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Economies of Community

Economies of Community

Photo by Douglas Gayeton

Economies of Community

Location: Latrun, Israel

Featuring: Benzi Ronen, Chuberg Organic Farm 

An industrialized food system is highly centralized and benefits from ECONOMIES OF SCALE. Local food systems benefit from ECONOMIES OF COMMUNITY.

Three principles of EOC:
1.    Transparent equal access to information
2.    Democratized equal voice and ability to take action
3.    Frictionless simple transactions and feedback

A sustainable, democratized food system is decentralized and benefits from a network of farms, highly local distribution channels and motivated consumers.

Benzi develops web-based software to empower local food systems.

How can software enable the scaling of a decentralized food system so it feeds more households with locally sourced food? The internet helps local food producers and consumers find each other more easily, software-enhanced systems further leverage this power of the internet by allowing consumers to join scalable, location-specific networks of farms and food producers. Targeted knowledge sharing has transformed the purchasing of food into an intimate conversation between consumers and food producers, it strengthens local economies and results in more secure local food systems.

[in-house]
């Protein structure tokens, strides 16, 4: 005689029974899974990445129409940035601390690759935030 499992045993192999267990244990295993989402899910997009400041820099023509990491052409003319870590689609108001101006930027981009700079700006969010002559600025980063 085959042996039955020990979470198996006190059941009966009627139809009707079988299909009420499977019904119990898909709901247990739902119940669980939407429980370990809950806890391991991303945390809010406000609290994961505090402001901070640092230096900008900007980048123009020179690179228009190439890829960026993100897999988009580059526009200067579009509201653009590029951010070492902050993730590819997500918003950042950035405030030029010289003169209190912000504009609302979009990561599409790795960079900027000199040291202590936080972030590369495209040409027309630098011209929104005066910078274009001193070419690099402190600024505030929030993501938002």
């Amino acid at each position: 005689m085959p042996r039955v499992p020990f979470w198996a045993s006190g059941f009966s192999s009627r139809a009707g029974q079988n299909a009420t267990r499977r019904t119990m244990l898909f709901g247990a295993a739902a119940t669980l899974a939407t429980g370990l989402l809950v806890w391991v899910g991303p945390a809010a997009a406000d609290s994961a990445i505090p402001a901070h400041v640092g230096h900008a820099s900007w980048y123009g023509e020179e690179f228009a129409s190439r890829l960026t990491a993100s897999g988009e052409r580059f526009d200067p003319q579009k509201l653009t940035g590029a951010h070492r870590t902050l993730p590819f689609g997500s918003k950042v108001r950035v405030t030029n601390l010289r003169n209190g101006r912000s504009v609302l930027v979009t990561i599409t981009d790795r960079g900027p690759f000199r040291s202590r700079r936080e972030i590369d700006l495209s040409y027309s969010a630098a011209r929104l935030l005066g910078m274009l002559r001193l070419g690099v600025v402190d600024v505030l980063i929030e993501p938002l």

Economies of Community with Benzi Ronen

Economies of Community with Benzi Ronen

Benzi Ronen is the founder of Farmigo – the simplest way to get the best farmer’s market food (year-round) and turn it into great meals your family will love. Farmigo is connecting people at their workplaces, apartment complexes, community centers, homes and schools -- directly to multiple local farms and is providing food preparation guidance built around each family's needs. The Farmigo team is dedicated to accelerating the adoption of an alternative food system by delivering locally grown food to households across the country.

Douglas Gayeton: Can you give us your name and tell us a little bit about your company?

Benzi Ronen: My name is Benzi Ronen, the founder of Farmigo, and we’re connecting consumers directly with the growers of their food – the farmers. We’re doing that by enabling consumers to buy their food directly from local farms in their area and get the produce within 48 hours of harvest.